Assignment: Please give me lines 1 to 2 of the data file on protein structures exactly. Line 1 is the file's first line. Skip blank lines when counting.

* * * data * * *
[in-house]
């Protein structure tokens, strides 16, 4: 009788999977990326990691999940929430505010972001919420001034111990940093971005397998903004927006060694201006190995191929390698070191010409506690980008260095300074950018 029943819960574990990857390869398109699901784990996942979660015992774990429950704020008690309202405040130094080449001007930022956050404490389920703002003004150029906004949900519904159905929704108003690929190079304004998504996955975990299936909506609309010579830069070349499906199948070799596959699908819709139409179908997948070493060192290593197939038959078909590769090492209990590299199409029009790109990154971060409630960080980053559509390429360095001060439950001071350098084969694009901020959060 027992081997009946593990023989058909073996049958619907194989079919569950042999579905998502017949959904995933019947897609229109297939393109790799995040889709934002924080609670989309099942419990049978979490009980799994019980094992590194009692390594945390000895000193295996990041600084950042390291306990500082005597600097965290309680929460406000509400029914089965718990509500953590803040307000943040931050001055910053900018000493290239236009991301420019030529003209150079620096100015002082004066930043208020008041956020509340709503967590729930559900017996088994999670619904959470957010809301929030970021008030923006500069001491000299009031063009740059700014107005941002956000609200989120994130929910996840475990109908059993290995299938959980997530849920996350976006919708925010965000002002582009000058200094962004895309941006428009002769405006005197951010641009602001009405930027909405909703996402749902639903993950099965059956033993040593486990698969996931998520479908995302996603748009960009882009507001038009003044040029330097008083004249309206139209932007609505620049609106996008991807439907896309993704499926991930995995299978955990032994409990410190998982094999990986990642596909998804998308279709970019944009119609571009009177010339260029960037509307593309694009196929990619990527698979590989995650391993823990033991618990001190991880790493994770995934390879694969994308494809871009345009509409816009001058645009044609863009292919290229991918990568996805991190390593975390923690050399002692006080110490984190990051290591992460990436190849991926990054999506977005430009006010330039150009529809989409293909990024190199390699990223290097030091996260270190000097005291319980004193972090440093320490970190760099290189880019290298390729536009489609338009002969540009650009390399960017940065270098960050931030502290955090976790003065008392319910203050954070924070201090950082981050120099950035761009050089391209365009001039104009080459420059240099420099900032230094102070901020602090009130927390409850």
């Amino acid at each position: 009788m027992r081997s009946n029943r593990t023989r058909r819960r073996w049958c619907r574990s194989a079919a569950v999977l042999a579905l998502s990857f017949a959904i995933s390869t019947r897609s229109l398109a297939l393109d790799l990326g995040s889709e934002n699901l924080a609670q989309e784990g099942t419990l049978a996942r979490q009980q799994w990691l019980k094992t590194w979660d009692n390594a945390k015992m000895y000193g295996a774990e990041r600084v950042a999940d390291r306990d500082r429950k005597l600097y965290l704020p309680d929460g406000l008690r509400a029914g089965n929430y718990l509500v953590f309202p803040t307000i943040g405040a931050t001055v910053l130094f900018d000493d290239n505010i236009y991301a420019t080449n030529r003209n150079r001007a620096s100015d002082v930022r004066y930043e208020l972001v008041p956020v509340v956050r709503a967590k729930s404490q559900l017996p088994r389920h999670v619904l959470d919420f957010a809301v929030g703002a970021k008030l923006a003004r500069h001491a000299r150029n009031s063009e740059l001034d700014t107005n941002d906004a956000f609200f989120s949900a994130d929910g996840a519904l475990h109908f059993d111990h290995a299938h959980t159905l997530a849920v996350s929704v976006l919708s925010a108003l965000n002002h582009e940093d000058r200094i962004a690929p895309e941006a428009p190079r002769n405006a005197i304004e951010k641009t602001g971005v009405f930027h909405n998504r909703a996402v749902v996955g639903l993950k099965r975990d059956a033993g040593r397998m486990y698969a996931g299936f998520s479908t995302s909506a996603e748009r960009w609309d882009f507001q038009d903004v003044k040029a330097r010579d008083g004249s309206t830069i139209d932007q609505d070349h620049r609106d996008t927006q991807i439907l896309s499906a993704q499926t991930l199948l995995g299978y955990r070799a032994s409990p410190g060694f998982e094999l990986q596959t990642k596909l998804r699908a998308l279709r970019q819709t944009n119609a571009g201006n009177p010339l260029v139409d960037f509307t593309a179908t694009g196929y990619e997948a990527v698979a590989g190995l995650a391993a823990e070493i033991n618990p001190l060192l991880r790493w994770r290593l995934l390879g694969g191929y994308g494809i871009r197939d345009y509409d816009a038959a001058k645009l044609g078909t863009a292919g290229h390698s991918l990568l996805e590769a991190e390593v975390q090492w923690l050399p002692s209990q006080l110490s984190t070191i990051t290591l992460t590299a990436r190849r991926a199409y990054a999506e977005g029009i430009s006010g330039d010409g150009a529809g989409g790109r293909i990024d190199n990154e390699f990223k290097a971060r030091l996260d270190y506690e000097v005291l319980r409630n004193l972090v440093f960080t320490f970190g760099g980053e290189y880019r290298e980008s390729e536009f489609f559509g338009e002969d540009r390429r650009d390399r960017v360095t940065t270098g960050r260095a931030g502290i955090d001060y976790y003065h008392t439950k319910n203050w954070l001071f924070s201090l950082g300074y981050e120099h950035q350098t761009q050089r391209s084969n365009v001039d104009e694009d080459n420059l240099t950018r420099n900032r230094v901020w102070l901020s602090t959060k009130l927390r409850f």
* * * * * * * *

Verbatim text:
[in-house]
């Protein structure tokens, strides 16, 4: 009788999977990326990691999940929430505010972001919420001034111990940093971005397998903004927006060694201006190995191929390698070191010409506690980008260095300074950018 029943819960574990990857390869398109699901784990996942979660015992774990429950704020008690309202405040130094080449001007930022956050404490389920703002003004150029906004949900519904159905929704108003690929190079304004998504996955975990299936909506609309010579830069070349499906199948070799596959699908819709139409179908997948070493060192290593197939038959078909590769090492209990590299199409029009790109990154971060409630960080980053559509390429360095001060439950001071350098084969694009901020959060 027992081997009946593990023989058909073996049958619907194989079919569950042999579905998502017949959904995933019947897609229109297939393109790799995040889709934002924080609670989309099942419990049978979490009980799994019980094992590194009692390594945390000895000193295996990041600084950042390291306990500082005597600097965290309680929460406000509400029914089965718990509500953590803040307000943040931050001055910053900018000493290239236009991301420019030529003209150079620096100015002082004066930043208020008041956020509340709503967590729930559900017996088994999670619904959470957010809301929030970021008030923006500069001491000299009031063009740059700014107005941002956000609200989120994130929910996840475990109908059993290995299938959980997530849920996350976006919708925010965000002002582009000058200094962004895309941006428009002769405006005197951010641009602001009405930027909405909703996402749902639903993950099965059956033993040593486990698969996931998520479908995302996603748009960009882009507001038009003044040029330097008083004249309206139209932007609505620049609106996008991807439907896309993704499926991930995995299978955990032994409990410190998982094999990986990642596909998804998308279709970019944009119609571009009177010339260029960037509307593309694009196929990619990527698979590989995650391993823990033991618990001190991880790493994770995934390879694969994308494809871009345009509409816009001058645009044609863009292919290229991918990568996805991190390593975390923690050399002692006080110490984190990051290591992460990436190849991926990054999506977005430009006010330039150009529809989409293909990024190199390699990223290097030091996260270190000097005291319980004193972090440093320490970190760099290189880019290298390729536009489609338009002969540009650009390399960017940065270098960050931030502290955090976790003065008392319910203050954070924070201090950082981050120099950035761009050089391209365009001039104009080459420059240099420099900032230094102070901020602090009130927390409850």